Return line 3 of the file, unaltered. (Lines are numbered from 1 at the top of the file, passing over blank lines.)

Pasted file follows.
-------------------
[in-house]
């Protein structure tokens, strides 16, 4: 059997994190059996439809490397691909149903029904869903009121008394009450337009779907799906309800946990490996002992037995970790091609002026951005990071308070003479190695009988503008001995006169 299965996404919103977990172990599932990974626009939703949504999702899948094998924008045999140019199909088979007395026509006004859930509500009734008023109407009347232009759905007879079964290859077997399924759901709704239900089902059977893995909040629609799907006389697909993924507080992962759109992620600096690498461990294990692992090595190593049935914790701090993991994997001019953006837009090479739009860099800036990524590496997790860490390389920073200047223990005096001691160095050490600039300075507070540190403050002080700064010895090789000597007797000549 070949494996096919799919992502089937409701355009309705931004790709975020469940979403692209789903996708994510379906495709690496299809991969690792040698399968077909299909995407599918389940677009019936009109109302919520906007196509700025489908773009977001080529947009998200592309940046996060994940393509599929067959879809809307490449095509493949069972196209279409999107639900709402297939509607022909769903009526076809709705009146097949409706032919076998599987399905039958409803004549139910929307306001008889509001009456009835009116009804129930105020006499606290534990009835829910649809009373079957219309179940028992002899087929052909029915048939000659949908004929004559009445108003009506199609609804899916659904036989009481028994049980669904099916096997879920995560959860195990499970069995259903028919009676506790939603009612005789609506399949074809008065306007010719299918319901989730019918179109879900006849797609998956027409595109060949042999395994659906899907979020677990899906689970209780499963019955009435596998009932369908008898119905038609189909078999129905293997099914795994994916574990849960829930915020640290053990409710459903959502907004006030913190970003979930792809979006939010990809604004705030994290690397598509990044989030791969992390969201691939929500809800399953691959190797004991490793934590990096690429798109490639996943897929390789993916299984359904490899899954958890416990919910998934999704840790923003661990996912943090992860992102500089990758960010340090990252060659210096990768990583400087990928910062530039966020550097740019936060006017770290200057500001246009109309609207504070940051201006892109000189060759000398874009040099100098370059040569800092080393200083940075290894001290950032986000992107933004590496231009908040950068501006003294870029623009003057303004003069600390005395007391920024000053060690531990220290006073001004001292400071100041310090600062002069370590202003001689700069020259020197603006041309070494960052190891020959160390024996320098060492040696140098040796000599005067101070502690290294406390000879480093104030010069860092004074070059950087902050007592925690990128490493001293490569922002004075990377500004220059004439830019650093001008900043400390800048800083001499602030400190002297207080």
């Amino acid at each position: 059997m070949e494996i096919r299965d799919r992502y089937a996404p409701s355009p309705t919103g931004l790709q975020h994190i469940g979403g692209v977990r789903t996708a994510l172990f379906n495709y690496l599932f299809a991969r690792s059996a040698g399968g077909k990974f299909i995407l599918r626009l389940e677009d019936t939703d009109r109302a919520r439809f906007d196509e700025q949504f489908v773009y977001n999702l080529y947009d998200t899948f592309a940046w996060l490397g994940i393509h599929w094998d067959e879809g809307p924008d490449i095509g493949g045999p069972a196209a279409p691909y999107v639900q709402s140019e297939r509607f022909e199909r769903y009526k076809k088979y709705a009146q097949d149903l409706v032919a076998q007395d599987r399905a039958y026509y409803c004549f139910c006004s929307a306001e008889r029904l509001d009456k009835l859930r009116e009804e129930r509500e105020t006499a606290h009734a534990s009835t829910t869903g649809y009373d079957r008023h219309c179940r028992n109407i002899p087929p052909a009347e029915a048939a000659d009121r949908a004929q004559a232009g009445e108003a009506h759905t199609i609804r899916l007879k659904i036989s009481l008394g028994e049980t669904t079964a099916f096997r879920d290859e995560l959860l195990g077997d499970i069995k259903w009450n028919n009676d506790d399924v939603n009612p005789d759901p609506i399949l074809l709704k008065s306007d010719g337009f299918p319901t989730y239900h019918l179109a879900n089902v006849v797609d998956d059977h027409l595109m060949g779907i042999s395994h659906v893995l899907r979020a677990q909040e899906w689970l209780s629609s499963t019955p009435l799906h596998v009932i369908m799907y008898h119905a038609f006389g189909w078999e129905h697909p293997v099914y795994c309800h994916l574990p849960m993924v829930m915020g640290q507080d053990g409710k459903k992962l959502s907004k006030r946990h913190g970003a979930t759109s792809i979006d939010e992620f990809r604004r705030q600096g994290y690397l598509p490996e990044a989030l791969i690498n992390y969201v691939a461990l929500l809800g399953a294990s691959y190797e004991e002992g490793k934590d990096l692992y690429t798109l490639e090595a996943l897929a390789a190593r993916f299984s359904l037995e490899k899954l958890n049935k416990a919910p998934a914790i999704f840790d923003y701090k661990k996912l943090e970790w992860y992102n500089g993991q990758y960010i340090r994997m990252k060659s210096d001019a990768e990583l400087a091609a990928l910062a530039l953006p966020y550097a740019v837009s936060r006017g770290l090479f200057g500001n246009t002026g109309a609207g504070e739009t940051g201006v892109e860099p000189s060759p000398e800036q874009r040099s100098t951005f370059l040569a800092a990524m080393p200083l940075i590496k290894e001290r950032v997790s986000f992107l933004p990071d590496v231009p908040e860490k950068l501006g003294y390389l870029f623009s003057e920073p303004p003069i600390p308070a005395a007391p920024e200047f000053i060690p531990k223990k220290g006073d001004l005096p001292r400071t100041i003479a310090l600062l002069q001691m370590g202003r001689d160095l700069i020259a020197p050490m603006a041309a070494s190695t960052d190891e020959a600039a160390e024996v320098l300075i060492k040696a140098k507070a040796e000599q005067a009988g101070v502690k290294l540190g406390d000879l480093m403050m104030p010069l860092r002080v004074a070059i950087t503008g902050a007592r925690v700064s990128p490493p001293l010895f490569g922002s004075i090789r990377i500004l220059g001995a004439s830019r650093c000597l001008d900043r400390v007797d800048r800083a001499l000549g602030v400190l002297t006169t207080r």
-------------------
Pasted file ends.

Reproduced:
């Amino acid at each position: 059997m070949e494996i096919r299965d799919r992502y089937a996404p409701s355009p309705t919103g931004l790709q975020h994190i469940g979403g692209v977990r789903t996708a994510l172990f379906n495709y690496l599932f299809a991969r690792s059996a040698g399968g077909k990974f299909i995407l599918r626009l389940e677009d019936t939703d009109r109302a919520r439809f906007d196509e700025q949504f489908v773009y977001n999702l080529y947009d998200t899948f592309a940046w996060l490397g994940i393509h599929w094998d067959e879809g809307p924008d490449i095509g493949g045999p069972a196209a279409p691909y999107v639900q709402s140019e297939r509607f022909e199909r769903y009526k076809k088979y709705a009146q097949d149903l409706v032919a076998q007395d599987r399905a039958y026509y409803c004549f139910c006004s929307a306001e008889r029904l509001d009456k009835l859930r009116e009804e129930r509500e105020t006499a606290h009734a534990s009835t829910t869903g649809y009373d079957r008023h219309c179940r028992n109407i002899p087929p052909a009347e029915a048939a000659d009121r949908a004929q004559a232009g009445e108003a009506h759905t199609i609804r899916l007879k659904i036989s009481l008394g028994e049980t669904t079964a099916f096997r879920d290859e995560l959860l195990g077997d499970i069995k259903w009450n028919n009676d506790d399924v939603n009612p005789d759901p609506i399949l074809l709704k008065s306007d010719g337009f299918p319901t989730y239900h019918l179109a879900n089902v006849v797609d998956d059977h027409l595109m060949g779907i042999s395994h659906v893995l899907r979020a677990q909040e899906w689970l209780s629609s499963t019955p009435l799906h596998v009932i369908m799907y008898h119905a038609f006389g189909w078999e129905h697909p293997v099914y795994c309800h994916l574990p849960m993924v829930m915020g640290q507080d053990g409710k459903k992962l959502s907004k006030r946990h913190g970003a979930t759109s792809i979006d939010e992620f990809r604004r705030q600096g994290y690397l598509p490996e990044a989030l791969i690498n992390y969201v691939a461990l929500l809800g399953a294990s691959y190797e004991e002992g490793k934590d990096l692992y690429t798109l490639e090595a996943l897929a390789a190593r993916f299984s359904l037995e490899k899954l958890n049935k416990a919910p998934a914790i999704f840790d923003y701090k661990k996912l943090e970790w992860y992102n500089g993991q990758y960010i340090r994997m990252k060659s210096d001019a990768e990583l400087a091609a990928l910062a530039l953006p966020y550097a740019v837009s936060r006017g770290l090479f200057g500001n246009t002026g109309a609207g504070e739009t940051g201006v892109e860099p000189s060759p000398e800036q874009r040099s100098t951005f370059l040569a800092a990524m080393p200083l940075i590496k290894e001290r950032v997790s986000f992107l933004p990071d590496v231009p908040e860490k950068l501006g003294y390389l870029f623009s003057e920073p303004p003069i600390p308070a005395a007391p920024e200047f000053i060690p531990k223990k220290g006073d001004l005096p001292r400071t100041i003479a310090l600062l002069q001691m370590g202003r001689d160095l700069i020259a020197p050490m603006a041309a070494s190695t960052d190891e020959a600039a160390e024996v320098l300075i060492k040696a140098k507070a040796e000599q005067a009988g101070v502690k290294l540190g406390d000879l480093m403050m104030p010069l860092r002080v004074a070059i950087t503008g902050a007592r925690v700064s990128p490493p001293l010895f490569g922002s004075i090789r990377i500004l220059g001995a004439s830019r650093c000597l001008d900043r400390v007797d800048r800083a001499l000549g602030v400190l002297t006169t207080r």